One of the first things a table tennis fan is keen to tell you is that theirs is a friendly, social and inclusive pastime. But what else is it that appeals to such a diverse community of players?
“How about table tennis for the November sports pages,” said our lovely Editor Sarah. “Sure,” I replied, while thinking to myself: Is this really a sport? Isn’t it just two people having a knock-about? But, as I quickly discovered, there is a reason you should never underestimate any physical activity, especially one that experienced practitioners make look easy.
You may have memories of table tennis being played in the club of your youth but the sport (yes, it is a sport) has been enjoying something of a resurgence, despite setbacks such as Sport England’s decision to suspend funding last year when Table Tennis England’s (TTE) memberships’ representatives chose to reject proposals to comply with governance requirements.
That resurgence is not just at Olympic and Paralympic standard but at local and regional levels as well as in settings such as Bounce, Europe’s largest purpose-built ‘social ping pong’ club in London’s Hoxton, an area in which you’d be forgiven for picturing trendy young natives more likely to be downing turmeric shots and tucking into smashed avocado.
For starters, table tennis has numerous benefits on physical, cerebral and social levels. It improves reflexes and hand-eye co-ordination, develops mental agility, is gentle on joints, burns calories, helps with balance and keeps the brain sharp.
The sport now claims more than 42,000 TTE members (and on the rise), has a substantial number of leagues across the country, and a 10-year plan to get table tennis offered to young people in 500 additional community venues and played in 1,000 more schools.
In Kent there are a variety of leagues in which people can play, with opportunities for everyone from casual beginners looking for the sociable side of a sport to those seeking more structured skills training.
The Table Tennis England’s website (see Get Involved, far right) has a finder option where people can locate their nearest club and contact them directly for more information.
Ping in the Community
Loop was created by Table Tennis England with a vision to see more people enjoying the benefits of playing table tennis and by bringing the game into non-traditional settings.
The successful scheme was relaunched this September as Ping in the Community to strengthen work in bringing free table tennis to places people are already spending time in their everyday lives.
Keely Armitt, Head of Participation at Table Tennis England, explains: “The ‘community’ initiative aims to give all groups of society access to free or very affordable table tennis, and as such it aligns perfectly with the Ping! project, which has successfully been delivering free table tennis in non-traditional places for the past nine years.
“Ping! has grown over time from a summer festival into a year-round project with a vast reach, and the hope is that by embedding table tennis into community places many more people will play the game regularly and enjoy the many health and wellbeing benefits it brings,” says Keely, adding: “Workplaces will still be able to purchase subsidised table tennis packages through our Loop at Work initiative, while shoppers can visit any of our free-to-play Ping Pong Parlours located in 28 shopping centres nationwide.”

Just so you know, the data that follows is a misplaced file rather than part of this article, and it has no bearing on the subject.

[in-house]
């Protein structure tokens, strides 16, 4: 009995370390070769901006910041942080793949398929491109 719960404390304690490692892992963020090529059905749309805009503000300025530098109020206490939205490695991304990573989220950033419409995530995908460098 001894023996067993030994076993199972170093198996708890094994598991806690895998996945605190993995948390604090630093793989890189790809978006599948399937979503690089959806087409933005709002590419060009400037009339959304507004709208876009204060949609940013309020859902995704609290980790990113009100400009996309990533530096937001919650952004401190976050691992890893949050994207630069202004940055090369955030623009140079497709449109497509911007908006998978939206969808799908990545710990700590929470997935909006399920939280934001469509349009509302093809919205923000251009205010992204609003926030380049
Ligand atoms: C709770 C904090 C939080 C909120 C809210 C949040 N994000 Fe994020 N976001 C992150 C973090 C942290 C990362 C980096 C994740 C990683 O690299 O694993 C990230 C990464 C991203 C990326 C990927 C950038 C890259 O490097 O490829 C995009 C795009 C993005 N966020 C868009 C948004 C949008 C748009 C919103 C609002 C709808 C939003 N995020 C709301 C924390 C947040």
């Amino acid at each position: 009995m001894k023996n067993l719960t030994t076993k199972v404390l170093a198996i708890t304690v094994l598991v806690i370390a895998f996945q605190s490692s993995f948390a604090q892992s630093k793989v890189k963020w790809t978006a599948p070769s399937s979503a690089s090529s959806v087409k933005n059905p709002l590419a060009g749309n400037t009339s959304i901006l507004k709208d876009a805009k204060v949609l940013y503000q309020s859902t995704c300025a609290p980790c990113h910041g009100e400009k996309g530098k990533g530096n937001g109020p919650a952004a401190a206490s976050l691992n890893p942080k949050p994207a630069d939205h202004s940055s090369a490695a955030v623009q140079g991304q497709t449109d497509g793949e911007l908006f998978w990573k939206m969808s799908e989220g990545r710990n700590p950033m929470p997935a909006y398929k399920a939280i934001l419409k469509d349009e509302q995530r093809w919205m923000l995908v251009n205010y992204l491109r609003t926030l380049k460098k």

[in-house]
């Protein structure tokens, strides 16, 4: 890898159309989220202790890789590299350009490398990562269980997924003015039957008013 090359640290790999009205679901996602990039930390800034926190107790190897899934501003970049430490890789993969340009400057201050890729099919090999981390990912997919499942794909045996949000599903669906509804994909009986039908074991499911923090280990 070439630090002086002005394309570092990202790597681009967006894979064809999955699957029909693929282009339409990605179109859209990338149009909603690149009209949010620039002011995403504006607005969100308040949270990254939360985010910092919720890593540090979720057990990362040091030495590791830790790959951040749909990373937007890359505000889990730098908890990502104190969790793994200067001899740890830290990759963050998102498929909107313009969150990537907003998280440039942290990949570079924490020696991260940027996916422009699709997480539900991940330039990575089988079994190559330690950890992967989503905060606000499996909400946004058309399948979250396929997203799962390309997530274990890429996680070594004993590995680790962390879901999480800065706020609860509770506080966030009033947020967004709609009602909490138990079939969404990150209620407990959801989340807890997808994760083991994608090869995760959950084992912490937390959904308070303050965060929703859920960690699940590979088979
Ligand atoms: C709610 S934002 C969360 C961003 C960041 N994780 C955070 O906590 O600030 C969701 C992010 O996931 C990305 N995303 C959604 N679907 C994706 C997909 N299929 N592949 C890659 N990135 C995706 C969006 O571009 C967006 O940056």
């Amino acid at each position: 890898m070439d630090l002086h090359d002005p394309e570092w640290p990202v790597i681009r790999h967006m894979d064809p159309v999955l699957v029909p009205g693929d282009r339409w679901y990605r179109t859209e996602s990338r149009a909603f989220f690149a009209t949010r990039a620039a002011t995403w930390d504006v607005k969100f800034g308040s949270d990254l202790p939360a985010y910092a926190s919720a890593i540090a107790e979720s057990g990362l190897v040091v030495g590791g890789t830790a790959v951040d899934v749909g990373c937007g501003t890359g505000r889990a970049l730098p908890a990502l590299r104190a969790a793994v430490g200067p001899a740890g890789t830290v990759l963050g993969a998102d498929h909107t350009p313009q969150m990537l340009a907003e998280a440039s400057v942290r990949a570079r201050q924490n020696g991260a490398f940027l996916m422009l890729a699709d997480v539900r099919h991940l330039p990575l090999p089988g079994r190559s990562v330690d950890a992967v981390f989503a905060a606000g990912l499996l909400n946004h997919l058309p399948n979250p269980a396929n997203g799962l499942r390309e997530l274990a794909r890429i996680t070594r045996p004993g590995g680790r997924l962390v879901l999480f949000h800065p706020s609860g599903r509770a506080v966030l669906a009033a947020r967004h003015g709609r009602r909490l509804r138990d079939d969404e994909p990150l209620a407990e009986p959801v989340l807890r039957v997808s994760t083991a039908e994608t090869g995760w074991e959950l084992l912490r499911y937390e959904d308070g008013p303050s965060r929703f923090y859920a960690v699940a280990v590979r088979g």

Where there’s a Will
By spontaneously climbing on the table at the end of table tennis final at the Paralympics, Will Bayley provided us with one of the iconic images from Rio 2016.
The 30-year-old from Tunbridge Wells was born with arthrogryposis, a condition that results in multiple curved joints. At the age of seven, he was diagnosed with cancer and it was during recovery his grandmother bought the now world number one his first table. By 16, he was representing the Kent men’s team of able-bodied players in the county’s league.
Even before his stunning victory in Brazil, Will was much sought-after for his inspirational speaking and ambassadorial roles.
“I’d advise anyone interested – able-bodied or with a disability – to join their local club. One of the things I loved about table tennis is that it’s so inclusive,” says Will, who actively supports a number of sporting and community projects including Kent Sports Trust Foundation and Disability Sports Coaching.
“My first club was Byng Hall in Tunbridge Wells. I joined as a child and what I loved was that I would train with all ages – the juniors mixed with the seniors. Not only was this fantastic for my development but also for my social skills.”
He’s just competed at the World Para Table Tennis Championships in Slovenia (taking place as we went to press) but what’s next for Will Bayley?
“My ambition is to retain my gold medal in the Tokyo Paralympics in 2020. This has never been done before by a table tennis player,” says Will, who was appointed as an MBE in the 2017 New Year Honours.
“Another long-term ambition I have is to grow the sport in this country. There is much research showing table tennis helps the ageing process. I would love to encourage more people to take it up – it’s never too late.
And in what other sport do you find such a mix of young and old, able-bodied and disabled?”
10 Reasons to Play Table Tennis
1. It’s good for your health (as little as 10 minutes can do wonders).
2. It’s easy on the body and you can play within your capabilities.
3. It’s a game that welcomes literally all ages from eight (or younger) to 80 (or older).
4. Everyone can play regardless of gender, physical ability or previous experience.
5. You can play just about anywhere from sports halls to the workplace.
6. You can play anytime.
7. It’s good for the brain (it aids complex thinking and increases the cortex – the part of the brain that shrinks with age).
8. It’s affordable.
9. It’s sociable.
10. …and it’s fun!
Images: Tom Turner/TTE & Sport England